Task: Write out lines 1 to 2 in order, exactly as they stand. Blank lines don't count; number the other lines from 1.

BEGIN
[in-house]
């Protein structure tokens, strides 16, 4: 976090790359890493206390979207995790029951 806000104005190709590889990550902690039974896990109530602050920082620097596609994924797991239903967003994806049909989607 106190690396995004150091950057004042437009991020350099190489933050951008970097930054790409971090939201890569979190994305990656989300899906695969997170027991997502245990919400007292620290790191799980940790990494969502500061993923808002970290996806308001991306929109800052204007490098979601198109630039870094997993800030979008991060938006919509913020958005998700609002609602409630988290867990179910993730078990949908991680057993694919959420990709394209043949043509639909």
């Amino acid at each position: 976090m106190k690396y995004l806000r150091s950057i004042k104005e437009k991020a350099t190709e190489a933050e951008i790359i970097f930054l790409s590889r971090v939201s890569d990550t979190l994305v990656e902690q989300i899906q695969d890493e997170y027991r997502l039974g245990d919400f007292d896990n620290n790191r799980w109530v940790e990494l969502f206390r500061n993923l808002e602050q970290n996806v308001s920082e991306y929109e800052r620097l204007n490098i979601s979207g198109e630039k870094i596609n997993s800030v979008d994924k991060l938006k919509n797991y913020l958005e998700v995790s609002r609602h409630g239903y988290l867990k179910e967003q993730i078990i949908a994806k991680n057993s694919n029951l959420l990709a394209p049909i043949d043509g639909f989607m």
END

[in-house]
């Protein structure tokens, strides 16, 4: 976090790359890493206390979207995790029951 806000104005190709590889990550902690039974896990109530602050920082620097596609994924797991239903967003994806049909989607 106190690396995004150091950057004042437009991020350099190489933050951008970097930054790409971090939201890569979190994305990656989300899906695969997170027991997502245990919400007292620290790191799980940790990494969502500061993923808002970290996806308001991306929109800052204007490098979601198109630039870094997993800030979008991060938006919509913020958005998700609002609602409630988290867990179910993730078990949908991680057993694919959420990709394209043949043509639909």